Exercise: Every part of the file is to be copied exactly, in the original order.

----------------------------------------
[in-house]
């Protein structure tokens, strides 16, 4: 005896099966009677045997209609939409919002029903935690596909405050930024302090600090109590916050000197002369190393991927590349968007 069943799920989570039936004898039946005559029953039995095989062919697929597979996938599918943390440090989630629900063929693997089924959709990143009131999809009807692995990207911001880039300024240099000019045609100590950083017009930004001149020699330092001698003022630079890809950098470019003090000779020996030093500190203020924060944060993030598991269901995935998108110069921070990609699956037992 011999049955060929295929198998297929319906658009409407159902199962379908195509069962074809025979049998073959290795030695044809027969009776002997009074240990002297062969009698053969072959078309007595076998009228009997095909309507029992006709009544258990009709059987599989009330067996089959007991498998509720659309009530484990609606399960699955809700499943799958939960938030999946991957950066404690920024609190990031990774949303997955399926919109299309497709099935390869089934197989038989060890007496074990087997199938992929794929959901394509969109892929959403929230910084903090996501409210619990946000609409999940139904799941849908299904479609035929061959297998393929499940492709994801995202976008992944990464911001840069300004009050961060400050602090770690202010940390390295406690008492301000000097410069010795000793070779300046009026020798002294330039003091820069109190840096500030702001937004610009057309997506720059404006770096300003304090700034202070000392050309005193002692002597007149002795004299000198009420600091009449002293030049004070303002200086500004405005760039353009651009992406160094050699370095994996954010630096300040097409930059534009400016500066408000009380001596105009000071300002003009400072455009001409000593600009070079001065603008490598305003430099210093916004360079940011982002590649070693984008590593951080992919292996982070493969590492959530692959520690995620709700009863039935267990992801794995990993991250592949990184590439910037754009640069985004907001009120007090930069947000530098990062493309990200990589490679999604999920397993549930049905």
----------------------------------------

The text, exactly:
[in-house]
């Protein structure tokens, strides 16, 4: 005896099966009677045997209609939409919002029903935690596909405050930024302090600090109590916050000197002369190393991927590349968007 069943799920989570039936004898039946005559029953039995095989062919697929597979996938599918943390440090989630629900063929693997089924959709990143009131999809009807692995990207911001880039300024240099000019045609100590950083017009930004001149020699330092001698003022630079890809950098470019003090000779020996030093500190203020924060944060993030598991269901995935998108110069921070990609699956037992 011999049955060929295929198998297929319906658009409407159902199962379908195509069962074809025979049998073959290795030695044809027969009776002997009074240990002297062969009698053969072959078309007595076998009228009997095909309507029992006709009544258990009709059987599989009330067996089959007991498998509720659309009530484990609606399960699955809700499943799958939960938030999946991957950066404690920024609190990031990774949303997955399926919109299309497709099935390869089934197989038989060890007496074990087997199938992929794929959901394509969109892929959403929230910084903090996501409210619990946000609409999940139904799941849908299904479609035929061959297998393929499940492709994801995202976008992944990464911001840069300004009050961060400050602090770690202010940390390295406690008492301000000097410069010795000793070779300046009026020798002294330039003091820069109190840096500030702001937004610009057309997506720059404006770096300003304090700034202070000392050309005193002692002597007149002795004299000198009420600091009449002293030049004070303002200086500004405005760039353009651009992406160094050699370095994996954010630096300040097409930059534009400016500066408000009380001596105009000071300002003009400072455009001409000593600009070079001065603008490598305003430099210093916004360079940011982002590649070693984008590593951080992919292996982070493969590492959530692959520690995620709700009863039935267990992801794995990993991250592949990184590439910037754009640069985004907001009120007090930069947000530098990062493309990200990589490679999604999920397993549930049905």